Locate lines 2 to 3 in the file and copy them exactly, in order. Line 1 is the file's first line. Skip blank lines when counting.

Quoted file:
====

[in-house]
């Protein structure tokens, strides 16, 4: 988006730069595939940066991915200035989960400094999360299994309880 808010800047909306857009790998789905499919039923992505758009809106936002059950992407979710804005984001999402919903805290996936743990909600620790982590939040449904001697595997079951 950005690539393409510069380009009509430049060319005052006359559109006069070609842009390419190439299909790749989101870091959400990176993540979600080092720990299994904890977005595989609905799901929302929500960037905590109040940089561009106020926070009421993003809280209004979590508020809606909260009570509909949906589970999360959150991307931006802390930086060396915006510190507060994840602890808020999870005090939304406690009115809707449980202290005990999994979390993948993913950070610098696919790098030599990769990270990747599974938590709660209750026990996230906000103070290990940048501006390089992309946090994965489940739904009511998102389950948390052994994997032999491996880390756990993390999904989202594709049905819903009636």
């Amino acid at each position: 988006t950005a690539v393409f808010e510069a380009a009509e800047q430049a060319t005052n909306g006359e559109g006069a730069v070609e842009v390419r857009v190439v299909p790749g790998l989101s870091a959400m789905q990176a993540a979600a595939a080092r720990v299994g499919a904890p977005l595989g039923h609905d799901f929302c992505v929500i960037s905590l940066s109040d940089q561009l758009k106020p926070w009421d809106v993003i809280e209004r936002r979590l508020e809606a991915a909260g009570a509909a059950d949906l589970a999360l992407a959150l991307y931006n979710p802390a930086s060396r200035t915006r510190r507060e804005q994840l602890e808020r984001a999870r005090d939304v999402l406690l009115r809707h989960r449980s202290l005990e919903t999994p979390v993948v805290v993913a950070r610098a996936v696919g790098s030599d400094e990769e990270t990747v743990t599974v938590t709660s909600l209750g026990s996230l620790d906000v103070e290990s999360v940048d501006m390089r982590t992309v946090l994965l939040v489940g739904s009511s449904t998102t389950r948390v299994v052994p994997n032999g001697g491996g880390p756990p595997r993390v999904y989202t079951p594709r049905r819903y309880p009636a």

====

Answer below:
């Protein structure tokens, strides 16, 4: 988006730069595939940066991915200035989960400094999360299994309880 808010800047909306857009790998789905499919039923992505758009809106936002059950992407979710804005984001999402919903805290996936743990909600620790982590939040449904001697595997079951 950005690539393409510069380009009509430049060319005052006359559109006069070609842009390419190439299909790749989101870091959400990176993540979600080092720990299994904890977005595989609905799901929302929500960037905590109040940089561009106020926070009421993003809280209004979590508020809606909260009570509909949906589970999360959150991307931006802390930086060396915006510190507060994840602890808020999870005090939304406690009115809707449980202290005990999994979390993948993913950070610098696919790098030599990769990270990747599974938590709660209750026990996230906000103070290990940048501006390089992309946090994965489940739904009511998102389950948390052994994997032999491996880390756990993390999904989202594709049905819903009636």
């Amino acid at each position: 988006t950005a690539v393409f808010e510069a380009a009509e800047q430049a060319t005052n909306g006359e559109g006069a730069v070609e842009v390419r857009v190439v299909p790749g790998l989101s870091a959400m789905q990176a993540a979600a595939a080092r720990v299994g499919a904890p977005l595989g039923h609905d799901f929302c992505v929500i960037s905590l940066s109040d940089q561009l758009k106020p926070w009421d809106v993003i809280e209004r936002r979590l508020e809606a991915a909260g009570a509909a059950d949906l589970a999360l992407a959150l991307y931006n979710p802390a930086s060396r200035t915006r510190r507060e804005q994840l602890e808020r984001a999870r005090d939304v999402l406690l009115r809707h989960r449980s202290l005990e919903t999994p979390v993948v805290v993913a950070r610098a996936v696919g790098s030599d400094e990769e990270t990747v743990t599974v938590t709660s909600l209750g026990s996230l620790d906000v103070e290990s999360v940048d501006m390089r982590t992309v946090l994965l939040v489940g739904s009511s449904t998102t389950r948390v299994v052994p994997n032999g001697g491996g880390p756990p595997r993390v999904y989202t079951p594709r049905r819903y309880p009636a």